So you have a successful and brilliant General with a beautiful young wife and he is politely despised by her family. At which point the similarities between this play and Othello are probably not worth pursuing but it was nice to feel I'd spotted (or imagined) it.
It would probably be better to make allusions to Chekhov - thirty yeas on but I felt that at least one of the writers (Peter Flannery or the writers of the original film) was self-consciously aware of this. There was a chorus of former land-owning hangers on who could be loosely described as Chekhovian but I had the sense that they were fully aware that they might be seen like that.
OK (after the waffle) the setup:A former Revolutionary and Civil War hero General Kotov (Ciaran Hinds), lives in semi retirement with his young wife Maroussia (Michelle Dockery) and their daughter. He tolerates the presence of her her snobbish semi-aristocratic extended family while they, politely, regard him as some kind of ill-educated thug – I think the play didn't try to feature the disgust that the family might easily have felt to the married couple. Into this idyllic Stalinist world comes Mitia (Rory Kinnear) a former student of Maroussia's musician father and lover of Maroussia. The General seems to know Mitia and is surprisingly tolerant of the closeness between Mitia and his wife. Of course Mitia has an agenda...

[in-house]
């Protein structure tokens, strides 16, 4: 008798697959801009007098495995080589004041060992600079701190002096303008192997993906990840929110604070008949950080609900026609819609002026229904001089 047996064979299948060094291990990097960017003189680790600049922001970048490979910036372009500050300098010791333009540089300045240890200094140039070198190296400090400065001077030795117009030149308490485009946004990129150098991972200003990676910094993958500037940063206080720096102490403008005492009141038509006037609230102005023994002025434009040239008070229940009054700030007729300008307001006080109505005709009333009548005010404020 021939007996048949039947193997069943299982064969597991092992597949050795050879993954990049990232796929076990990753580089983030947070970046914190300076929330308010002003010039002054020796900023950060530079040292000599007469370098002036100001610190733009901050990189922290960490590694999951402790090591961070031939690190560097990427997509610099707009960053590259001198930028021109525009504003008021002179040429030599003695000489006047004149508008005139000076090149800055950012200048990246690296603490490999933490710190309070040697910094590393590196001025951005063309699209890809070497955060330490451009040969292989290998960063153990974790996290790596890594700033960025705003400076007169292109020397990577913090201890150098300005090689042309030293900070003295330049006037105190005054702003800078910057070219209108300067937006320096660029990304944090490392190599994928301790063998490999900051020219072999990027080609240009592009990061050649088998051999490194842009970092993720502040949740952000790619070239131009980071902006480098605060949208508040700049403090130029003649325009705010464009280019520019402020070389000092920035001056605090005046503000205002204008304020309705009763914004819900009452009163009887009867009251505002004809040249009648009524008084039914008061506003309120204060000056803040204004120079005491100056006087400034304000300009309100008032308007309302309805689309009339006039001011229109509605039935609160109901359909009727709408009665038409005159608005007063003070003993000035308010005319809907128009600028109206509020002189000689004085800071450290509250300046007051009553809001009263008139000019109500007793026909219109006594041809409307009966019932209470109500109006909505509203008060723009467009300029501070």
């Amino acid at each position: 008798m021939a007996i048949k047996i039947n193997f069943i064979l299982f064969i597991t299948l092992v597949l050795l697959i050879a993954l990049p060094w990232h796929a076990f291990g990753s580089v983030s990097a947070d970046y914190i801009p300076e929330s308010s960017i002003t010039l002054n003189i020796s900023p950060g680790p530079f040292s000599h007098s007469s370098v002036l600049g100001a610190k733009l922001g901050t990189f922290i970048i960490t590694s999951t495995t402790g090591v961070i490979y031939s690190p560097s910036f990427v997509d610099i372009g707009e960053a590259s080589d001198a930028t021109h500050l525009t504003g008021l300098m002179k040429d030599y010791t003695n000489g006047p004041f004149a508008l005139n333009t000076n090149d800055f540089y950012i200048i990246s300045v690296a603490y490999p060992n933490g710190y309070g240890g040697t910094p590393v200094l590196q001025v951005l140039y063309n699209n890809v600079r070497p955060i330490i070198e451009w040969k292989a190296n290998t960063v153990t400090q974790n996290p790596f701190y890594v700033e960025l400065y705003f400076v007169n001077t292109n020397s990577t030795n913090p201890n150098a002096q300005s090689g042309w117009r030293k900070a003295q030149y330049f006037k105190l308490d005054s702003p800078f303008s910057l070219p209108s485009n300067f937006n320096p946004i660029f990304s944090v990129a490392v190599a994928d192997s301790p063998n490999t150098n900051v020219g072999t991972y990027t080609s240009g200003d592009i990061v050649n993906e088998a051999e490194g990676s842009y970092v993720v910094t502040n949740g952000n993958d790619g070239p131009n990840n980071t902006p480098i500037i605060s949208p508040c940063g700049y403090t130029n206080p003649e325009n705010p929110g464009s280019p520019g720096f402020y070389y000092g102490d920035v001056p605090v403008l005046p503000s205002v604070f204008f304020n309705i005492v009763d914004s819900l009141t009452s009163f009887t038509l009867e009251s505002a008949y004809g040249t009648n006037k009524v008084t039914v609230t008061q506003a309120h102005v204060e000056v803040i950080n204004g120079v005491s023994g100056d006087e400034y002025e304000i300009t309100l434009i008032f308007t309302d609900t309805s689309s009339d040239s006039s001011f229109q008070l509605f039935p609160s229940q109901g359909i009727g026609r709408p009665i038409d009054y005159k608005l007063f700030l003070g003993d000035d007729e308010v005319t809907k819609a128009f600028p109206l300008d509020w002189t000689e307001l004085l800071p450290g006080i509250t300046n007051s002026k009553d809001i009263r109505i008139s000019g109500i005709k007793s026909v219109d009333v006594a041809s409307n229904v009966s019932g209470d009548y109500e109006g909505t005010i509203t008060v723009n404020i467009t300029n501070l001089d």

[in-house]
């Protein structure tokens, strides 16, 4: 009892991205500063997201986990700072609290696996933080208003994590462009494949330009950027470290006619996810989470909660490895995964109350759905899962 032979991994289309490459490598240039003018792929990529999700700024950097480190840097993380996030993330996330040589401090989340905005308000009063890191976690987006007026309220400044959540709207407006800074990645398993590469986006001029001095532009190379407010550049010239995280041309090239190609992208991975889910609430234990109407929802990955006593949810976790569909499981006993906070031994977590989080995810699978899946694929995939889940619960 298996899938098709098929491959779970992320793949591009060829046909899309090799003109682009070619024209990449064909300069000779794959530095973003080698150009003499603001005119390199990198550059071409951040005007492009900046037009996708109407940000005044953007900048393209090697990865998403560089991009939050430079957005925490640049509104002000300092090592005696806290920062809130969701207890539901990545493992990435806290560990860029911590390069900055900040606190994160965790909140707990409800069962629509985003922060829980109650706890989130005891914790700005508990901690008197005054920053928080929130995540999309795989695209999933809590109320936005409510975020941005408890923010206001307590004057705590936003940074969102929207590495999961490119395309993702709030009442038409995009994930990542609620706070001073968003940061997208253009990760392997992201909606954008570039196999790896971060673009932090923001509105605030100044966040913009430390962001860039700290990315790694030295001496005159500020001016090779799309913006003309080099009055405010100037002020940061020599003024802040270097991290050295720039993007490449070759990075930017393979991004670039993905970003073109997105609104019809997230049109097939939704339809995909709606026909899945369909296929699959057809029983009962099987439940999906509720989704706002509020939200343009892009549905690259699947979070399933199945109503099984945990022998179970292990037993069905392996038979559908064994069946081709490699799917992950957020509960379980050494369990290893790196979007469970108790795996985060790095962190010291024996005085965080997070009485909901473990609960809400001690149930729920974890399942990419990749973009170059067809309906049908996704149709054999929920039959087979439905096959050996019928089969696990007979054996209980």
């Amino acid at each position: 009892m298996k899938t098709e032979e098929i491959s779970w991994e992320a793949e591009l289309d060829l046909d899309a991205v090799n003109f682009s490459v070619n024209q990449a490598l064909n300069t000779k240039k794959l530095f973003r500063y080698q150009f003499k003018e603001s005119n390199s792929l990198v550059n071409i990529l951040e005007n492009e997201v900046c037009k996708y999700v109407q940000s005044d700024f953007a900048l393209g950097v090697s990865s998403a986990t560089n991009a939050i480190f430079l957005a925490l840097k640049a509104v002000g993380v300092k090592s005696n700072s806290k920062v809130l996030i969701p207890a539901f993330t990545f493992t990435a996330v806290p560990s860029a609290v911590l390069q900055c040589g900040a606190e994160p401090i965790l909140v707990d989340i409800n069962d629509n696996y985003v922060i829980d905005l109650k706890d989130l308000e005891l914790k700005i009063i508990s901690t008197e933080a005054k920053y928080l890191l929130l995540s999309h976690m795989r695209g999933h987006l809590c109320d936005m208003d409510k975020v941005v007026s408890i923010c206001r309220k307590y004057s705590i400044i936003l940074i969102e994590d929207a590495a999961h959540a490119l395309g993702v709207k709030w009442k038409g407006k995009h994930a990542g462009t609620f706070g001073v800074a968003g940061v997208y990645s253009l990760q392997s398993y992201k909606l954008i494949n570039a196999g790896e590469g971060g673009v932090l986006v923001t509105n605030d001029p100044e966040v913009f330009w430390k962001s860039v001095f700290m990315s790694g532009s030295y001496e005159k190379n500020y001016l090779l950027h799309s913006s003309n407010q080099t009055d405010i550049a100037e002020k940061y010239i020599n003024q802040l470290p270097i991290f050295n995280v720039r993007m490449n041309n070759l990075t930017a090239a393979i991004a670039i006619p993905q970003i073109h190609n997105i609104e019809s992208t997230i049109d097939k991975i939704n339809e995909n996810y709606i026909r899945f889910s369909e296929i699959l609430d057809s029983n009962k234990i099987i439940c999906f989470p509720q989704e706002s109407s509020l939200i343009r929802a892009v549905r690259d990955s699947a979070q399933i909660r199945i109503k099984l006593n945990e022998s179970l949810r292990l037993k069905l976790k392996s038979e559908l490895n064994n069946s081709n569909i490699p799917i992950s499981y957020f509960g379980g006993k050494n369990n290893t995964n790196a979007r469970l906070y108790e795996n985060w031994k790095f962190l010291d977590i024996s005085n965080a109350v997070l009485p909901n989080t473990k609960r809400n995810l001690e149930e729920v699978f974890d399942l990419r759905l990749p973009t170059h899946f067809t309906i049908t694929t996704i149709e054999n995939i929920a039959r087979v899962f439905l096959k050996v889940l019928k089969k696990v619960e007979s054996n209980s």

I think that while enjoyable, I could see that this play had plenty of places where it could have taken a much more raw and powerful turn but it chose a steadier path. It may well have been for the best but I think it lost out on intensity. Maybe that was the work's film origins showing through, perhaps it was insufficiently theatrical.
I didn't feel that I was given enough of a reason for Mitia's shallow behaviour perhaps a film would show lots of close ups etc. to illustrate it better. I doubt the too many others will mind as it sometimes seemed as if the part was just a brilliant showcase for Rory Kinnear's talents (bit suspicious about some of the piano playing but the singing and dancing were excellent).
I sometimes worry that people might cast Michelle Dockery just to stand around looking beautiful and imperious because it is always better to see her act. I particularly noticed a secret look of girlish delight at Mitia's return and a more prominent occasion when she was spellbound by his presence, simply tapping a glass.
I want to say that Ciaran Hinds had the look of Stalin about him but that wouldn't convey his character's generous, almost innocent spirit or how well he played it.